Once the areas for improvement have been identified the organisation can invest in training to fix them. But Managers have to coach their team to make the changes stick. Anyone who has ever quit smoking, stuck to a diet or taken up a fitness programme will know that making changes and sticking with them is tough.
What can individuals and organisations do to change for the better?
The organisation can do a lot, but ultimately it’s the responsibility of the Sales Person to systematically reflect on their performance and change the way they work. All very well in theory, but here are a few practical points, starting with the organisations responsibilities.
Create a positive culture - any hint of a blame culture has to be done away with and instead, Sales People should be encouraged to look at every sale and acknowledge where they could have done better. Even wins should be examined, for instance to see if a decent profit has been retained in the deal.
Share good practice – it helps the whole team to discover new ways to do a great job of selling. And I find that Sales People enjoy the competitive element of talking about their successes. Face-to-face sales meetings are best for this but even a conference call works well.
Provide training and coaching – whenever you discover a need for improvement provide relevant training and ensure managers are trained to support the change. Tackling one thing at a time helps to incrementally generate a feeling of success.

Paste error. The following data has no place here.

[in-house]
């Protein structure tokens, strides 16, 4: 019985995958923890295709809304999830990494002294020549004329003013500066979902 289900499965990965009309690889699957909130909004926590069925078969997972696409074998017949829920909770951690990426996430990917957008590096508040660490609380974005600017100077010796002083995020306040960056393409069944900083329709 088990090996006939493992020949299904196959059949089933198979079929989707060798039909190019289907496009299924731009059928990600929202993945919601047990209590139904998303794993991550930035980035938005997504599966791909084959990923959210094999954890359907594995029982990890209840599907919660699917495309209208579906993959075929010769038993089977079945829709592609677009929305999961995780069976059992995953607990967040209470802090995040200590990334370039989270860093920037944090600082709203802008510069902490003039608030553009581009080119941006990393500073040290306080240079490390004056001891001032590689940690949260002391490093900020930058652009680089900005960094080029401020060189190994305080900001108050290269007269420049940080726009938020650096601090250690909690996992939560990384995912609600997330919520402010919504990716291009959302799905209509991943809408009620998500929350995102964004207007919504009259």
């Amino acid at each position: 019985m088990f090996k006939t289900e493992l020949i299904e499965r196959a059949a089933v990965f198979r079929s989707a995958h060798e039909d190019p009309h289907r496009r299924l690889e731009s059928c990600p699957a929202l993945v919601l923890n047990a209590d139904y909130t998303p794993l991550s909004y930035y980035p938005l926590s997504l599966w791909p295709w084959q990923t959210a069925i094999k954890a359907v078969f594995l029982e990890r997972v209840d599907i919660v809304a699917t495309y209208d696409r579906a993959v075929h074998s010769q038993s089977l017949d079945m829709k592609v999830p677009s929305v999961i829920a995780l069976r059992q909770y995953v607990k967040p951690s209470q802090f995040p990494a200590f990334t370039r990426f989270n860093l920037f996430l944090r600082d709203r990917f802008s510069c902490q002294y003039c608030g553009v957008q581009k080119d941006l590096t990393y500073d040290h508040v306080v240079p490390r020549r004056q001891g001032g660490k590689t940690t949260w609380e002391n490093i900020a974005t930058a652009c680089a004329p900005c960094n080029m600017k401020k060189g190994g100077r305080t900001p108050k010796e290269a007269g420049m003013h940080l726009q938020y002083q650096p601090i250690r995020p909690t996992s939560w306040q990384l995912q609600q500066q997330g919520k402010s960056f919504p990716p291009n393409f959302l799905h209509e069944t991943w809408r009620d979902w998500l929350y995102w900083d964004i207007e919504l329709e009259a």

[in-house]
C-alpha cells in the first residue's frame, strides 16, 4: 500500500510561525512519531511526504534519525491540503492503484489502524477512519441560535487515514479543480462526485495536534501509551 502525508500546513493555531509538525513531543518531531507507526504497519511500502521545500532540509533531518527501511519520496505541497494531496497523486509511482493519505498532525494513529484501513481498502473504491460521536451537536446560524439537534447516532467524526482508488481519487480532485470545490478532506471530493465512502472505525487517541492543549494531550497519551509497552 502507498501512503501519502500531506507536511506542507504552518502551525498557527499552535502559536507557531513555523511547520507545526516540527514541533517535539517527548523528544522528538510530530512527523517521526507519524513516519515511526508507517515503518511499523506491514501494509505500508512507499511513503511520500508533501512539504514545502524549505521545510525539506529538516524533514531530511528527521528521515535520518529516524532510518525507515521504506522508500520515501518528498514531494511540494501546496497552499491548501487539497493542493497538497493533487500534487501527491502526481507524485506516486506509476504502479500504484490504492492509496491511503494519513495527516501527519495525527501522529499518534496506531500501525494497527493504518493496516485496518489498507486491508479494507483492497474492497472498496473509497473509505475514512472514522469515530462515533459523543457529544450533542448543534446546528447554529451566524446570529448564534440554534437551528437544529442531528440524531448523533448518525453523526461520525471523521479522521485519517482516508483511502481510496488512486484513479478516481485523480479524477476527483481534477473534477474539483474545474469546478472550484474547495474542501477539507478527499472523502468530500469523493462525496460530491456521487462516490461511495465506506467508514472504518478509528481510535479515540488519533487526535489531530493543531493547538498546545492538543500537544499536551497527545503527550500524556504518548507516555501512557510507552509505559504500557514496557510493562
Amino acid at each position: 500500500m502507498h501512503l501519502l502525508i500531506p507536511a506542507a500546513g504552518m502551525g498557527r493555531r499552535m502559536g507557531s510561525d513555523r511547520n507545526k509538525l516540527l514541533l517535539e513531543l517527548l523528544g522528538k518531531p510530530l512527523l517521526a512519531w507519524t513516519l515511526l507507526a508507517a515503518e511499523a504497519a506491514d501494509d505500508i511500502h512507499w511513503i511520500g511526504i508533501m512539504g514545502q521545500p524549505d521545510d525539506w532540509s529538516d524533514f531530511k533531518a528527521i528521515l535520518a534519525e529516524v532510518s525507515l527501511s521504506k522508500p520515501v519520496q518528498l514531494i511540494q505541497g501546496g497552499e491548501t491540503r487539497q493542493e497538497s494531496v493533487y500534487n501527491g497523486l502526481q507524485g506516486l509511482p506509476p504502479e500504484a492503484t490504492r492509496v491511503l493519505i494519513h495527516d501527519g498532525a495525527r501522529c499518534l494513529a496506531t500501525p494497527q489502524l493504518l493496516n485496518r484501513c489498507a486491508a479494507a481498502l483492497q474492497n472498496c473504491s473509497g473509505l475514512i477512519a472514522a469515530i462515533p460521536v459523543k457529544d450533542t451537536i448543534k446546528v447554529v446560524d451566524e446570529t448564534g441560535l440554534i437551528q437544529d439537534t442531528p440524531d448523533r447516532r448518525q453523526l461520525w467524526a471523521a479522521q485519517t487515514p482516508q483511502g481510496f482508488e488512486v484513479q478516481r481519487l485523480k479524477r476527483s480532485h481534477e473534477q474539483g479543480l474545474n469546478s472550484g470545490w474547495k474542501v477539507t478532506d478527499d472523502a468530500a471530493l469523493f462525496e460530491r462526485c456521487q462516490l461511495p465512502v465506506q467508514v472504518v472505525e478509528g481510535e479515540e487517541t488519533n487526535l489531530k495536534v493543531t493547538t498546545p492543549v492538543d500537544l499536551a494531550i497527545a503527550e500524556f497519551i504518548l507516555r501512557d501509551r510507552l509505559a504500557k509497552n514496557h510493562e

Make follow-up a mandatory part of the Sales Process – Our research shows just how few vendors do a thorough follow-up of wins and losses. Wins should be followed up to find out why you won the business and to ask for recommendations of course. Losses have even greater potential for learning, but only if you ask good questions, we talked more about this in an earlier blog titled “Turning a loss into a win for you”.
Build a picture of what your customers expect – use these follow-ups to develop a detailed picture of how your customers define good selling. Over time you can build up a persona, or a series of personas, and match the way you sell to the roles in your market.
Become self-reflective – this is for the individual not the organisation. You need self-confidence and a thick skin to go into a loss interview with a customer. But, unless you have the capacity to reflect on what you might have done better and improve next time you will never improve.
Ying and Yang
Organisations want success, but they have to value failure as a learning opportunity. Sales People have to have a lot of self-confidence throughout the Sales Process but need to look at what they could have done better at the end. Organisations can create the culture and give Sales People the tools to improve but ultimately it’s down to the individual Sales Person to continuously work on their skills and adapt in a fast changing world.
Your time to self-reflect
Does the culture in your organisation support self-reflection and self- criticism?
When was the last time you really looked at the way you work and found things you thought you could improve?
Have you got a plan to adapt the way you sell to the changes in your market?